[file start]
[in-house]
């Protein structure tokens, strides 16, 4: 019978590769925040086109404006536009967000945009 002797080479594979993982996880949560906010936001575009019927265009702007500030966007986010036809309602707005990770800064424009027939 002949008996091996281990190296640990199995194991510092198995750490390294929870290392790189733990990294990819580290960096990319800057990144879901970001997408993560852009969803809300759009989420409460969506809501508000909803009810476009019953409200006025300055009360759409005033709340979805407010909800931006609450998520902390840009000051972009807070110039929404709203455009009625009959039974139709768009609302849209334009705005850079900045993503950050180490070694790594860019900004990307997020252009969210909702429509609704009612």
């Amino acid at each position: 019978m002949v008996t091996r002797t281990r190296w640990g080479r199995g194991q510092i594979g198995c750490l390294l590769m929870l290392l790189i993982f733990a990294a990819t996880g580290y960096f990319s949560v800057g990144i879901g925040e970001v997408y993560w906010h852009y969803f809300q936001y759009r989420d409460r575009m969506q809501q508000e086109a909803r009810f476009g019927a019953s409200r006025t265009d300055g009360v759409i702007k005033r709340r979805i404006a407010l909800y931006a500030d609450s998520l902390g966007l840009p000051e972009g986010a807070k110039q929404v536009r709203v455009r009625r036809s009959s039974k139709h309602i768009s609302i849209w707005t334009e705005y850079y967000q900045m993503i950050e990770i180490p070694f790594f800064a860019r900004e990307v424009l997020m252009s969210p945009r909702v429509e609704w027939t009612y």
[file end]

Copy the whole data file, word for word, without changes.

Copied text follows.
[in-house]
């Protein structure tokens, strides 16, 4: 019978590769925040086109404006536009967000945009 002797080479594979993982996880949560906010936001575009019927265009702007500030966007986010036809309602707005990770800064424009027939 002949008996091996281990190296640990199995194991510092198995750490390294929870290392790189733990990294990819580290960096990319800057990144879901970001997408993560852009969803809300759009989420409460969506809501508000909803009810476009019953409200006025300055009360759409005033709340979805407010909800931006609450998520902390840009000051972009807070110039929404709203455009009625009959039974139709768009609302849209334009705005850079900045993503950050180490070694790594860019900004990307997020252009969210909702429509609704009612």
């Amino acid at each position: 019978m002949v008996t091996r002797t281990r190296w640990g080479r199995g194991q510092i594979g198995c750490l390294l590769m929870l290392l790189i993982f733990a990294a990819t996880g580290y960096f990319s949560v800057g990144i879901g925040e970001v997408y993560w906010h852009y969803f809300q936001y759009r989420d409460r575009m969506q809501q508000e086109a909803r009810f476009g019927a019953s409200r006025t265009d300055g009360v759409i702007k005033r709340r979805i404006a407010l909800y931006a500030d609450s998520l902390g966007l840009p000051e972009g986010a807070k110039q929404v536009r709203v455009r009625r036809s009959s039974k139709h309602i768009s609302i849209w707005t334009e705005y850079y967000q900045m993503i950050e990770i180490p070694f790594f800064a860019r900004e990307v424009l997020m252009s969210p945009r909702v429509e609704w027939t009612y």